Welcome
Support Centre
20 October 2014 
ISRCTN Register - International Standard Randomized Controlled Trial Number
Trial registration
Unique identification scheme
International databases
home  |   my details  |   ISRCTN Register  |   mRCT  |   links  |   information  |   news
Find trials
ISRCTN Register
tips on searching

Registration
New application
Updating record

Information
introduction
governing board
ISRCTN FAQs
data set
letter of agreement
request information
guidance notes
statistics

[ Print-friendly version ]
Improving cognitive behavioural therapy for panic by identifying the active ingredients and understanding the mechanisms of action: a multicentre study
ISRCTN ISRCTN80046034
DOI 10.1186/ISRCTN80046034
ClinicalTrials.gov identifier
EudraCT number
Public title Improving cognitive behavioural therapy for panic by identifying the active ingredients and understanding the mechanisms of action: a multicentre study
Scientific title
Acronym N/A
Serial number at source 040203-17
Study hypothesis Cognitive Behavioural Therapy (CBT) is effective in the psychological treatment of Panic Disorder (PD) and Agoraphobia (AG). However, CBT refers to a heterogeneous group of interventions, including psychoeducation, cognitive restructuring and exposure. The main active ingredients of CBT for panic disorder are yet not determined. Although exposure components appear essential to effective treatment of PD/AG, the debate related to the duration and format of exposure persist.

The current study compares two formats of a manualised CBT for panic disorder that differ only in the implementation of exposure therapy:
1. CbT refers to an exposure homework (only) condition; the therapist only assigns exposure.
2. cBT refers to exposure that is therapist-guided; the therapist will accompany the patients in the exposure situation.

Hypotheses are:
1. Both Cognitive Behavioural Therapy (CBT) groups will be significantly superior to the wait-list control group in all primary outcome measures.
2. The in-vivo-cBT" group will be significantly better than the only-CbT group at post-treatment and at follow-up.
Lay summary Not provided at time of registration
Ethics approval The study was approved by the Ethics Committee of the Medical Faculty, Technical University Dresden on the 1st December 2006 (ref: EK 164082006).
Study design Randomised clinical trial, intervention study with two active arms and a wait-list control group
Countries of recruitment Germany
Disease/condition/study domain Panic disorder with and without agoraphobia
Participants - inclusion criteria 1. Outpatients
2. 18 to 65 years old
3. Meet current Diagnostic and Statistical Manual of Mental Disorders - Fourth Edition (DSM-IV) criteria of panic disorder with/without agoraphobia
4. Hamilton Anxiety Scale (HAMA) score more than or equal to 18 and a Clinical Global Impressions scale (CGI) score more than or equal to four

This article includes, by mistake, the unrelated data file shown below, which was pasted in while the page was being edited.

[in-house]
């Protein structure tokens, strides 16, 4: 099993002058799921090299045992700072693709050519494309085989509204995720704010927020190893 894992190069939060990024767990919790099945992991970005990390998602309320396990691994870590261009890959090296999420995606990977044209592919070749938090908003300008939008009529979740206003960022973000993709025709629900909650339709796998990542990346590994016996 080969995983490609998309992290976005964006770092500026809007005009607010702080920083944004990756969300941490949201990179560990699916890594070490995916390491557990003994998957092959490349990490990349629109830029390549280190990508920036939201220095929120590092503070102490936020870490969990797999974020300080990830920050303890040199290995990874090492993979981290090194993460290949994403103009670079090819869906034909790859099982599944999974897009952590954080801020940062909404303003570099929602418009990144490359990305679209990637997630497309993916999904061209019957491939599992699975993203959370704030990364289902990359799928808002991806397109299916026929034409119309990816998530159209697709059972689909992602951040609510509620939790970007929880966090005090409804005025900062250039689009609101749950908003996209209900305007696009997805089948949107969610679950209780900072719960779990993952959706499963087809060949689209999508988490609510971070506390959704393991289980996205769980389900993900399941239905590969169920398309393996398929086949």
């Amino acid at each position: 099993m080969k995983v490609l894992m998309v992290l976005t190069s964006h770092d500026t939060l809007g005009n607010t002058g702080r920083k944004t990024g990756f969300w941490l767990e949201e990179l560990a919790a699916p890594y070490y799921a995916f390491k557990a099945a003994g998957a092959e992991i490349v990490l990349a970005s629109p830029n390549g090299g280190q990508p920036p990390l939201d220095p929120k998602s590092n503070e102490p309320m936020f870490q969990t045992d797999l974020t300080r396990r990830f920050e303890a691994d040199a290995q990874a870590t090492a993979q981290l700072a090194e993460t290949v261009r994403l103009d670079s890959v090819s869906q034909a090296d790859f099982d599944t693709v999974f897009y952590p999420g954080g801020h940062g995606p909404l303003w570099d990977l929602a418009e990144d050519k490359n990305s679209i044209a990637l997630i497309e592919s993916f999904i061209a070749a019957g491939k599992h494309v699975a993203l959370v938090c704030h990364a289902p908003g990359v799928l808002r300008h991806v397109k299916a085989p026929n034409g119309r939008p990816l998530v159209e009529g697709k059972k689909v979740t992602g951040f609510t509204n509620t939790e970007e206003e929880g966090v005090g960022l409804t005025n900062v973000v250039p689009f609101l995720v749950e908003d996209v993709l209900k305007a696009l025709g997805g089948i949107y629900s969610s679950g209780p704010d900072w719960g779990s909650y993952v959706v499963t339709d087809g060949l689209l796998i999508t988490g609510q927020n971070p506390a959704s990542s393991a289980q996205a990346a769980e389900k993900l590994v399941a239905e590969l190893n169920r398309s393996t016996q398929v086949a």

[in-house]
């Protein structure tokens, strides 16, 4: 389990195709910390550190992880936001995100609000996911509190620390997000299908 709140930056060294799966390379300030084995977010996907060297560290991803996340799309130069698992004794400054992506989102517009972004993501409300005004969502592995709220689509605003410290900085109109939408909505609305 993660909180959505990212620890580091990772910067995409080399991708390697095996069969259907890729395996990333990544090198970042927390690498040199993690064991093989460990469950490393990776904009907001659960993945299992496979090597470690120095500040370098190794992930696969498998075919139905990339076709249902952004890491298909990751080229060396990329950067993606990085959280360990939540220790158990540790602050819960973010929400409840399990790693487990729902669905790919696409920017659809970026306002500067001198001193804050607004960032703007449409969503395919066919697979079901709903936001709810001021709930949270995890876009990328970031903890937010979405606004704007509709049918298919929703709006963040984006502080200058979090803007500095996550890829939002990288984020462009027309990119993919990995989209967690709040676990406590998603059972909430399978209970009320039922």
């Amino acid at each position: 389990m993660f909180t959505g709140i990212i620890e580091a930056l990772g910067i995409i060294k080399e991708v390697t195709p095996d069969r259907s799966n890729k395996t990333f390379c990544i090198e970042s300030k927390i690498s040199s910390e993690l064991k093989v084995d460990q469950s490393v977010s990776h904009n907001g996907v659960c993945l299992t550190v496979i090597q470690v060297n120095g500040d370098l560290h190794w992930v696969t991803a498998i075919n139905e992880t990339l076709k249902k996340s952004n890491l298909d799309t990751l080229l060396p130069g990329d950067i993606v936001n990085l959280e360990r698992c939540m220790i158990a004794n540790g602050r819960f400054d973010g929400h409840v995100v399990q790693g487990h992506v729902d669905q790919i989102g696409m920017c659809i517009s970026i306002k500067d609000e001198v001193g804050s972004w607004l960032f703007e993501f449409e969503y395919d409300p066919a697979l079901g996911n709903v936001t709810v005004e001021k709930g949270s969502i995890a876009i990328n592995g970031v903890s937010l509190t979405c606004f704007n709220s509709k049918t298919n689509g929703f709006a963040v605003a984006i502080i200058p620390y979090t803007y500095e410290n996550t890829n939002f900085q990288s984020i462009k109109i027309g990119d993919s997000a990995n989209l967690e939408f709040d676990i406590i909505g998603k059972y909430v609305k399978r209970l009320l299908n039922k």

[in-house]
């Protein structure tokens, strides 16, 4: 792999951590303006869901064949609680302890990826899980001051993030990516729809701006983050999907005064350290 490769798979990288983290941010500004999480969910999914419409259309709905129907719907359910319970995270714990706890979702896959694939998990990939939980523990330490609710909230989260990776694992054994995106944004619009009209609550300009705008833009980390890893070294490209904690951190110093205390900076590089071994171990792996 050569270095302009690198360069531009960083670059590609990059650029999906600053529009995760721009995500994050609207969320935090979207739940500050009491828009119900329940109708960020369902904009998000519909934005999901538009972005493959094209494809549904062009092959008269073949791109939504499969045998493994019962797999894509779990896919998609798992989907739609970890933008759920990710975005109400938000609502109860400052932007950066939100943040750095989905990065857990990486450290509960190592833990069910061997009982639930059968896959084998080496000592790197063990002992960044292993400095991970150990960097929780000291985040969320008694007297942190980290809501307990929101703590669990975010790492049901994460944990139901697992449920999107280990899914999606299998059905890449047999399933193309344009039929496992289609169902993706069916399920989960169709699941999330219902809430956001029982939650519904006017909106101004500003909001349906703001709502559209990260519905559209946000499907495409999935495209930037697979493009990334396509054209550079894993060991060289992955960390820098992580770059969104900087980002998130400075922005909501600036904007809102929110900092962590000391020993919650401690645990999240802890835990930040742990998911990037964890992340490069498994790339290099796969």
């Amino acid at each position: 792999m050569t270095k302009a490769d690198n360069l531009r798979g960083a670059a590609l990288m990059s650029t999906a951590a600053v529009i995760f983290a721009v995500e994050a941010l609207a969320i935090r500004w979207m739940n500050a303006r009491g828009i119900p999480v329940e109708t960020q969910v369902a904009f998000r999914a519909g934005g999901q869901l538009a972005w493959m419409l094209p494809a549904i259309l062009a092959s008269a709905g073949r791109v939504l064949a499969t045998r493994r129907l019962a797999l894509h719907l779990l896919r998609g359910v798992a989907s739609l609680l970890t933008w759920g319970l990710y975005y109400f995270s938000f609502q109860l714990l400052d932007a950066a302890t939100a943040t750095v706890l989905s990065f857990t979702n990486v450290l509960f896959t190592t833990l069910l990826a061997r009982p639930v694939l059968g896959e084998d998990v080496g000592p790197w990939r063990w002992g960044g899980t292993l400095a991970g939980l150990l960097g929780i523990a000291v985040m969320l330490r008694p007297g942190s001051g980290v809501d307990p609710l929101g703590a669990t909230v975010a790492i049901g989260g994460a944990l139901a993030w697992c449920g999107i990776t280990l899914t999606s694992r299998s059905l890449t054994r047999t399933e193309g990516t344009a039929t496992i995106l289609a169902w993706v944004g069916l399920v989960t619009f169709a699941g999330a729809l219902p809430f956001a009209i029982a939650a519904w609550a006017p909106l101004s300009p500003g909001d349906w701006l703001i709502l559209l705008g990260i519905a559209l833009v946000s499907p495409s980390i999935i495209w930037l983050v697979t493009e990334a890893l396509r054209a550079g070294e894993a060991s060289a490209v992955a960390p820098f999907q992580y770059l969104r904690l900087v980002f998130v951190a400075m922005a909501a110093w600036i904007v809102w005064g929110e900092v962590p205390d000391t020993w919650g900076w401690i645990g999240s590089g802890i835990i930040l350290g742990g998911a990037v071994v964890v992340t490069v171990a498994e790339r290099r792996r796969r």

5. Able to attend clinic on his/her own or accompanied by significant others
6. Informed consent to participate and follow study procedures
Participants - exclusion criteria 1. DSM-IV Axis I diagnoses of any psychotic disorder, bipolar disorder, current alcohol or drug dependence and Axis II of borderline personality disorder
2. DSM-IV Axis I disorders (other than panic disorder and agoraphobia) currently treated either by medications or non-pharmacological intervention
3. Acute suicidality (Composite International Diagnostic Interview [CIDI] scale 2+)
4. General medical contraindications
Anticipated start date 01/05/2007
Anticipated end date 01/02/2008
Status of trial Completed
Patient information material Not available in web format, please use the contact details below to request a patient information sheet
Target number of participants 450 (375 completers)
Interventions Two treatment conditions are compared, both of them state-of-the-art-CBT:
Condition A: CBT for panic disorder with therapist-guided in-vivo exposure exercises (in-vivo cBT-group)
Condition B: CBT for panic disorder with exposure elements as an homework assignment, only (only-CbT group)
Primary outcome measure(s) 1. Number of panic attacks/month
2. Aggregated Panic Disorder Scale and Mobility Inventory (PDS-MI) score (panic severity plus avoidance)
3. Hamilton Anxiety Rating Scale
Secondary outcome measure(s) 1. Depressive symptoms
2. Anticipatory anxiety in dark room-challenge and time in darkroom
3. Psychophysiological parameters
4. Neuroimaging parameters
5. Ecological Momentary Assessment (EMA) parameters
Sources of funding German Federal Ministry of Education and Research (Bundesministerium Für Bildung und Forschung [BMBF]) (Germany) (ref: 01GV0615)
Trial website http://www.panik-netz.de
Publications 1. 2009 protocol in http://www.ncbi.nlm.nih.gov/pubmed/19876674
2. 2011 results in http://www.ncbi.nlm.nih.gov/pubmed/21534651
3. 2012 additional results regarding the impact of depression on CBT in http://www.ncbi.nlm.nih.gov/pubmed/22399019
4. 2013 results in http://www.ncbi.nlm.nih.gov/pubmed/22921454
Contact name Prof  Dr Hans-Ulrich  Wittchen (PI) / Mr Thomas Lang
  Address Technische Universität Dresden
Institute for Clinical Psychology and Psychotherapy
Chemnitzer Str. 46
  City/town Dresden
  Zip/Postcode 01187
  Country Germany
  Tel +49 (0)351 463 369 72
  Fax +49 (0)351 463 369 55
  Email lang@psychologie.tu-dresden.de
Sponsor German Federal Ministry of Education and Research (Bundesministerium Für Bildung und Forschung [BMBF]) (Germany)
  Address Heinrich-Konen-Str. 1
  City/town Bonn
  Zip/Postcode 53227
  Country Germany
  Tel +49 (0)228 3821 118
  Email detlef.boecking@dlr.de
  Sponsor website: http://www.bmbf.de/en/index.php
Date applied 15/12/2006
Last edited 20/05/2013
Date ISRCTN assigned 21/02/2007
Submit your trial protocol
Submit to Trials journal
Follow us on Twitter
© 2014 ISRCTN unless otherwise stated.